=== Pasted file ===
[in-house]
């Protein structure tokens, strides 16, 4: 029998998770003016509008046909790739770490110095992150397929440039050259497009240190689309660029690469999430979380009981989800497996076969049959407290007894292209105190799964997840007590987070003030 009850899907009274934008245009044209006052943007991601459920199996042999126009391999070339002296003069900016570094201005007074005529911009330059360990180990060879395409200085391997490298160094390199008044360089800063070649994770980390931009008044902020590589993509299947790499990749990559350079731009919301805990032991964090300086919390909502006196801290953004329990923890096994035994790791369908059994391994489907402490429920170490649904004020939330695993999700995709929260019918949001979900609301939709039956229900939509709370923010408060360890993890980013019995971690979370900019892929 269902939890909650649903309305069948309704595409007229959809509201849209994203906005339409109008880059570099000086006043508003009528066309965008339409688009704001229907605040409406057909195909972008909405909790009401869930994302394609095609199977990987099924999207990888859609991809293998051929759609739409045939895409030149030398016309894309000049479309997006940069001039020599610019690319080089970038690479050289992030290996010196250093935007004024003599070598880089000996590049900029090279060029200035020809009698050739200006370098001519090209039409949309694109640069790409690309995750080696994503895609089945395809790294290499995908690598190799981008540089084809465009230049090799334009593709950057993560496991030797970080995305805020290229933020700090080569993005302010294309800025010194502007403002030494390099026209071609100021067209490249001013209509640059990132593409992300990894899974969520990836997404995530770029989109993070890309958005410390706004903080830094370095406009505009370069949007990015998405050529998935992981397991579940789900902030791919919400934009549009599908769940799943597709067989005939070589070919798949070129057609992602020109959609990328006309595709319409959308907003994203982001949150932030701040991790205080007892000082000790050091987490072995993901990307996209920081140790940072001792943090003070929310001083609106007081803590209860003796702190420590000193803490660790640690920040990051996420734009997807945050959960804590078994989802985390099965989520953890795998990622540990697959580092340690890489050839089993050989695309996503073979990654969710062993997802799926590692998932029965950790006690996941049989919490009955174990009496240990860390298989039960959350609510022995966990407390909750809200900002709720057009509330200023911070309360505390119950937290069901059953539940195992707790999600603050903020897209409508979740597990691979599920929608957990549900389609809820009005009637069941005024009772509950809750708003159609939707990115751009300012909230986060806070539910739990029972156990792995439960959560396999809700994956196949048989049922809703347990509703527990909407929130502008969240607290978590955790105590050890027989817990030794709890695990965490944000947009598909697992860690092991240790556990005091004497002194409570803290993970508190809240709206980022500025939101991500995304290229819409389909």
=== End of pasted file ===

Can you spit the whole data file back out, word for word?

[in-house]
């Protein structure tokens, strides 16, 4: 029998998770003016509008046909790739770490110095992150397929440039050259497009240190689309660029690469999430979380009981989800497996076969049959407290007894292209105190799964997840007590987070003030 009850899907009274934008245009044209006052943007991601459920199996042999126009391999070339002296003069900016570094201005007074005529911009330059360990180990060879395409200085391997490298160094390199008044360089800063070649994770980390931009008044902020590589993509299947790499990749990559350079731009919301805990032991964090300086919390909502006196801290953004329990923890096994035994790791369908059994391994489907402490429920170490649904004020939330695993999700995709929260019918949001979900609301939709039956229900939509709370923010408060360890993890980013019995971690979370900019892929 269902939890909650649903309305069948309704595409007229959809509201849209994203906005339409109008880059570099000086006043508003009528066309965008339409688009704001229907605040409406057909195909972008909405909790009401869930994302394609095609199977990987099924999207990888859609991809293998051929759609739409045939895409030149030398016309894309000049479309997006940069001039020599610019690319080089970038690479050289992030290996010196250093935007004024003599070598880089000996590049900029090279060029200035020809009698050739200006370098001519090209039409949309694109640069790409690309995750080696994503895609089945395809790294290499995908690598190799981008540089084809465009230049090799334009593709950057993560496991030797970080995305805020290229933020700090080569993005302010294309800025010194502007403002030494390099026209071609100021067209490249001013209509640059990132593409992300990894899974969520990836997404995530770029989109993070890309958005410390706004903080830094370095406009505009370069949007990015998405050529998935992981397991579940789900902030791919919400934009549009599908769940799943597709067989005939070589070919798949070129057609992602020109959609990328006309595709319409959308907003994203982001949150932030701040991790205080007892000082000790050091987490072995993901990307996209920081140790940072001792943090003070929310001083609106007081803590209860003796702190420590000193803490660790640690920040990051996420734009997807945050959960804590078994989802985390099965989520953890795998990622540990697959580092340690890489050839089993050989695309996503073979990654969710062993997802799926590692998932029965950790006690996941049989919490009955174990009496240990860390298989039960959350609510022995966990407390909750809200900002709720057009509330200023911070309360505390119950937290069901059953539940195992707790999600603050903020897209409508979740597990691979599920929608957990549900389609809820009005009637069941005024009772509950809750708003159609939707990115751009300012909230986060806070539910739990029972156990792995439960959560396999809700994956196949048989049922809703347990509703527990909407929130502008969240607290978590955790105590050890027989817990030794709890695990965490944000947009598909697992860690092991240790556990005091004497002194409570803290993970508190809240709206980022500025939101991500995304290229819409389909």